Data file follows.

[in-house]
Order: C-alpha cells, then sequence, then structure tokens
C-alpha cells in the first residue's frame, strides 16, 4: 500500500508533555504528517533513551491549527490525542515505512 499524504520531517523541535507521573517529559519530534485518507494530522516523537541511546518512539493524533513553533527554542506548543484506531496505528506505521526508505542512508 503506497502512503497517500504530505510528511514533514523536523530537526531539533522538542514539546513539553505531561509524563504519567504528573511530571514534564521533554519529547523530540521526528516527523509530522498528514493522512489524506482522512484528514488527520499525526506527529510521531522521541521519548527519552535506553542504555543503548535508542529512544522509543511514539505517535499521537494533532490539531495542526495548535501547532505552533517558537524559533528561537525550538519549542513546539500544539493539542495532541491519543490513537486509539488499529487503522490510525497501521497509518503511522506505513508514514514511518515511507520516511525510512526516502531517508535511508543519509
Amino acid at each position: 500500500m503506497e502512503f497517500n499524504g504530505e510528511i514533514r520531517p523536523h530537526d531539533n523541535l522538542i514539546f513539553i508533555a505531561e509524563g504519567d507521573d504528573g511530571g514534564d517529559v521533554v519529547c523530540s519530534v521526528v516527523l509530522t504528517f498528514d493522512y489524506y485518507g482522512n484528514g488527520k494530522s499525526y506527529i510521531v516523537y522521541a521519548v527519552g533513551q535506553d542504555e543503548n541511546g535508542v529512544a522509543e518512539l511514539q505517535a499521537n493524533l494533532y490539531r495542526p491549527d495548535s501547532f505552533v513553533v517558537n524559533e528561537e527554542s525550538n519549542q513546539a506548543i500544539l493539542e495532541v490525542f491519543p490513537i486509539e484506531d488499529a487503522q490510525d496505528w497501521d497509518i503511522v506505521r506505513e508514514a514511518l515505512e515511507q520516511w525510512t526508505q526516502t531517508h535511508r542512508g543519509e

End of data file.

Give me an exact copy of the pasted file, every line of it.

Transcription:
[in-house]
Order: C-alpha cells, then sequence, then structure tokens
C-alpha cells in the first residue's frame, strides 16, 4: 500500500508533555504528517533513551491549527490525542515505512 499524504520531517523541535507521573517529559519530534485518507494530522516523537541511546518512539493524533513553533527554542506548543484506531496505528506505521526508505542512508 503506497502512503497517500504530505510528511514533514523536523530537526531539533522538542514539546513539553505531561509524563504519567504528573511530571514534564521533554519529547523530540521526528516527523509530522498528514493522512489524506482522512484528514488527520499525526506527529510521531522521541521519548527519552535506553542504555543503548535508542529512544522509543511514539505517535499521537494533532490539531495542526495548535501547532505552533517558537524559533528561537525550538519549542513546539500544539493539542495532541491519543490513537486509539488499529487503522490510525497501521497509518503511522506505513508514514514511518515511507520516511525510512526516502531517508535511508543519509
Amino acid at each position: 500500500m503506497e502512503f497517500n499524504g504530505e510528511i514533514r520531517p523536523h530537526d531539533n523541535l522538542i514539546f513539553i508533555a505531561e509524563g504519567d507521573d504528573g511530571g514534564d517529559v521533554v519529547c523530540s519530534v521526528v516527523l509530522t504528517f498528514d493522512y489524506y485518507g482522512n484528514g488527520k494530522s499525526y506527529i510521531v516523537y522521541a521519548v527519552g533513551q535506553d542504555e543503548n541511546g535508542v529512544a522509543e518512539l511514539q505517535a499521537n493524533l494533532y490539531r495542526p491549527d495548535s501547532f505552533v513553533v517558537n524559533e528561537e527554542s525550538n519549542q513546539a506548543i500544539l493539542e495532541v490525542f491519543p490513537i486509539e484506531d488499529a487503522q490510525d496505528w497501521d497509518i503511522v506505521r506505513e508514514a514511518l515505512e515511507q520516511w525510512t526508505q526516502t531517508h535511508r542512508g543519509e